Special Issue "New Tools for Medicinal Chemists"

A special issue of Pharmaceuticals (ISSN 1424-8247).

Deadline for manuscript submissions: 31 December 2020.

Special Issue Editors

Dr. Jean Jacques Vanden Eynde
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Guest Editor
Formerly head of the Department of Organic Chemistry (FS), University of Mons-UMONS, 7000 Mons, Belgium
Interests: heterocycles; microwave-induced synthesis; medicinal chemistry; green chemistry
Special Issues and Collections in MDPI journals
Dr. Annie Mayence
Website
Guest Editor
Formerly professor at the Haute Ecole Provinciale de Hainaut-Condorcet, 7330 Saint-Ghislain, Belgium
Interests: medicinal chemistry; organic synthesis; parasitic diseases; orphan drugs
Special Issues and Collections in MDPI journals

Special Issue Information

Dear Colleagues,

Past decades have seen the birth of innovative technologies and strategies enabling the medicinal chemist to explore new therapeutic opportunities and better contribute to improvements in health and wellbeing.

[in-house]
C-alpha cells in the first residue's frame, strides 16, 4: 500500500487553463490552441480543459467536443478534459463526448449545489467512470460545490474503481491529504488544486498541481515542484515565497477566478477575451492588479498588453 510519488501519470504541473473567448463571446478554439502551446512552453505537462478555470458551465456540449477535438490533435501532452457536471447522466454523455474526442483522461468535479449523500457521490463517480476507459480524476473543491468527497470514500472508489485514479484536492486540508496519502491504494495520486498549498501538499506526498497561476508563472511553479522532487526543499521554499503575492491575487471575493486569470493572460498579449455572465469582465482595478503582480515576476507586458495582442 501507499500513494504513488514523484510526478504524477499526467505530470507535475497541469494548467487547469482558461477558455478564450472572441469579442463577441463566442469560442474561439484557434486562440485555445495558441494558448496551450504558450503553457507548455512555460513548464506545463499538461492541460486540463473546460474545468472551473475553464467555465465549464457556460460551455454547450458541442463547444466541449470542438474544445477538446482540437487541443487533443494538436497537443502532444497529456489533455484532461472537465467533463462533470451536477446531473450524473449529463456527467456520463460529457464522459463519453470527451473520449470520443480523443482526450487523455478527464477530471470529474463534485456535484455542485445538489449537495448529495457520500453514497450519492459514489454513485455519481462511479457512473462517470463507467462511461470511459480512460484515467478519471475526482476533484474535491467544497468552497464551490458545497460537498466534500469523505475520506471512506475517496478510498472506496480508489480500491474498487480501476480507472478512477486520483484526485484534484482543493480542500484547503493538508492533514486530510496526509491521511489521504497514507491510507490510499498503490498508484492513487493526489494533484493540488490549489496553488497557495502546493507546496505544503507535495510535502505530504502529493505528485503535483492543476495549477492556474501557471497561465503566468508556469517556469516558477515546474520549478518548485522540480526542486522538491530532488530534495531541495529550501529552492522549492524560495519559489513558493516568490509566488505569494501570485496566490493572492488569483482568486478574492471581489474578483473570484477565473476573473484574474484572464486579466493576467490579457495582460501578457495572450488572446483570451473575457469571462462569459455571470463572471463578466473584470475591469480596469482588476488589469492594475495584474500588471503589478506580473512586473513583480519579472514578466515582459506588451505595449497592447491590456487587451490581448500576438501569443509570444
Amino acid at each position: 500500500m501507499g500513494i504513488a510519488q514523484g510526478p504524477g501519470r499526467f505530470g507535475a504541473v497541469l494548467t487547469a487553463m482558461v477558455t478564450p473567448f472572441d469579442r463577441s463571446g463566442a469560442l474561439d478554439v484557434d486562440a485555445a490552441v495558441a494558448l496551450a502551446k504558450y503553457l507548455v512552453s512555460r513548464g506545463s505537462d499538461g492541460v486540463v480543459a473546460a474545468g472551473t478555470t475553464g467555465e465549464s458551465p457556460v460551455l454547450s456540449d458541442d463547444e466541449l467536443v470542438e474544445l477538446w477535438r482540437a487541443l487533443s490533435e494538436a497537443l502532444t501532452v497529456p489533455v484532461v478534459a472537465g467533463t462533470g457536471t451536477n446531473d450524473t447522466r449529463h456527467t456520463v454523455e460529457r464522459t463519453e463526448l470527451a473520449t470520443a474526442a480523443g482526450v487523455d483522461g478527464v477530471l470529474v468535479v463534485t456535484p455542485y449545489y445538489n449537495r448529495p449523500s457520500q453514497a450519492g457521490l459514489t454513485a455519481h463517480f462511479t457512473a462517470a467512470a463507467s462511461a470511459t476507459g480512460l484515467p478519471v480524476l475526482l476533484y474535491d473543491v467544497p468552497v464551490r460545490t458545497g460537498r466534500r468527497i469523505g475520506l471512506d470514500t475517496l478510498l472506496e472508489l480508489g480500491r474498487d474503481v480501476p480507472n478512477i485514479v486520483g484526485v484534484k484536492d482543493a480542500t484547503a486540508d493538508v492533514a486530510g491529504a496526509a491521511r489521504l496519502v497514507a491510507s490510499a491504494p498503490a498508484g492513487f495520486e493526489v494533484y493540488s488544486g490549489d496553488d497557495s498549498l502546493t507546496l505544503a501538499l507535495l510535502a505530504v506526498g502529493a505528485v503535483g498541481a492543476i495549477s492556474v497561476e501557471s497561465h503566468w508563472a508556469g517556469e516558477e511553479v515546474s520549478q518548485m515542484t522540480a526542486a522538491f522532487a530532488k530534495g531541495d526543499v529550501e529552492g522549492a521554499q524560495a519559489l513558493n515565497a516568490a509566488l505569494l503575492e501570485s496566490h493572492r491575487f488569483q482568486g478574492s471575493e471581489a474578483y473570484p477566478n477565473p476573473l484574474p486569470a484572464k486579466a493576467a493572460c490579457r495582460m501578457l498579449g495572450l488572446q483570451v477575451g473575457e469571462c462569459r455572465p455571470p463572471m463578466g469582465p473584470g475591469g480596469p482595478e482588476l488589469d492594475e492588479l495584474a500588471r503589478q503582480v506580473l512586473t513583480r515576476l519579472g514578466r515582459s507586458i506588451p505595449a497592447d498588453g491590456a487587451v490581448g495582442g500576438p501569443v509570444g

Exceptional progress has been made in microwave- and ultrasound-assisted syntheses, mechanochemistry, multi-component reactions, combinatorial chemistry, high-throughput screenings, computational studies, analytical methods, spectroscopy and imaging, and many other topics of critical importance in modern pharmaceutical sciences.

This Special Issue is aimed at giving our readers a vast overview of these innovations and how they can be exploited to advance scientific knowledge and understanding in drug discovery and development.

Dr. Jean Jacques Vanden Eynde
Dr. Annie Mayence
Guest Editors

Manuscript Submission Information

Manuscripts should be submitted online at www.mdpi.com by registering and logging in to this website. Once you are registered, click here to go to the submission form. Manuscripts can be submitted until the deadline. All papers will be peer-reviewed. Accepted papers will be published continuously in the journal (as soon as accepted) and will be listed together on the special issue website. Research articles, review articles as well as short communications are invited. For planned papers, a title and short abstract (about 100 words) can be sent to the Editorial Office for announcement on this website.